The art of making traditional ‘pagdis (headgears)’ for Maratha royal families is on the verge of extinction, as the only royal ‘pagadbandh (maker of headgear)’ is left in Madhya Pradesh.
Mohammad Rafiq, in his 50s, is struggling hard to keep this art alive. He and his family have been serving the Scindias, the erstwhile rulers of Gwalior, for the last four generations. Rafiq says, “The family based in Ujjain was brought to the Gwalior house as the royal family’s pagadbandh during the reign of Maharaja Jivaji Rao Scindia. My father used to make pagdis for Maharaja Madhavrao.”
“Every year, I make new pagdis for Maharaja Jyotiradiya and his son Yuvraj Mahanaryaman. Sadly, my children are not interested in carrying forward this art, making me the last from my family,” he adds. So, he is the last generation of his family who is serving the Scindias. He also claims that he is the only ‘pagadbandh’ who is serving a royal family and making authentic pagdis. “You may get Marathashahi pagdis made in any other place but you won’t find any pagadbandh in the state who is capable of making authentic pagdis,” he says.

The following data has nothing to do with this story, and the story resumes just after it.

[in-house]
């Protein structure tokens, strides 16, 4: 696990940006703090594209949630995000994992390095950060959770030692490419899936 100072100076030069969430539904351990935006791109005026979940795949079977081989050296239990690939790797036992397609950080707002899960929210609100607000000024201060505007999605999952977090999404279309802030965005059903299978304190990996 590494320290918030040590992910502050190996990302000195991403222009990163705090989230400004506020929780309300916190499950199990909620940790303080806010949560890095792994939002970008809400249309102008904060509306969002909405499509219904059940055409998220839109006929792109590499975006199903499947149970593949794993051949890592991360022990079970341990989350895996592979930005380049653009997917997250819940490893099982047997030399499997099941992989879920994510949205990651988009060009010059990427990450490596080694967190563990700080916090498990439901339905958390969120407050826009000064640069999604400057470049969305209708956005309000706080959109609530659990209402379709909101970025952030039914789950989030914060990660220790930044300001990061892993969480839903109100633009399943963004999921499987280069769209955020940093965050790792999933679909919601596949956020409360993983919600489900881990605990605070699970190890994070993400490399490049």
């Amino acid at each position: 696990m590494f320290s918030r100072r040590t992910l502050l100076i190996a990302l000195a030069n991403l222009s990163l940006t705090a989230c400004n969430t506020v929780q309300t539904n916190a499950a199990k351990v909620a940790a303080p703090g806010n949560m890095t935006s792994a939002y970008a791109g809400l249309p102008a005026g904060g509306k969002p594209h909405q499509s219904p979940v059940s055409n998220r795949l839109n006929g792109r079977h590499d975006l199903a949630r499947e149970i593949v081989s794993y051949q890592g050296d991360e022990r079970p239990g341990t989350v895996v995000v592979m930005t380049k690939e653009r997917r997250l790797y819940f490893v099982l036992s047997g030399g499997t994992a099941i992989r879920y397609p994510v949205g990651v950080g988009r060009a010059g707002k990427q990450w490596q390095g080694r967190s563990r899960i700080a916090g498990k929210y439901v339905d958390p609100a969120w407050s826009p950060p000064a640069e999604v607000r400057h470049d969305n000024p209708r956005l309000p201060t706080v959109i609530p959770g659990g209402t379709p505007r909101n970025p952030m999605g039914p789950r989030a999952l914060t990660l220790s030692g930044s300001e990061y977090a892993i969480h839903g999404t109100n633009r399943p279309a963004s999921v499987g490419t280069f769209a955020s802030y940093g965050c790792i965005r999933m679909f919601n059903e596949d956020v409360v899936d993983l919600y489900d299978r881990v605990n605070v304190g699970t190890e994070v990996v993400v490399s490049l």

He is making ‘pagdis’ for other royal families, too.
“Though I make only Shindeshahi pagdis (scindia-style pagdis), I can make other pagdis too. I have made head gears for Maharaja Tukojirao Puar and his son of Dewas senior state, Maharaja Udayan Raje Bhonsale of Satara, Sardar Phalke and Sardar Jadhav of Gwalior,” he says.
He further says, “Each pagdi is different from the other in its structure and length. The 60-meter-long Scindia pagdi is made of very fine silk cloth. One of the most important decorative elements that a pagdi has is known as toda and turra. While toda is a lace or set of gold chains on the front portion of the pagdi, Turra is a part of the pagdi which gets the shape of a feather.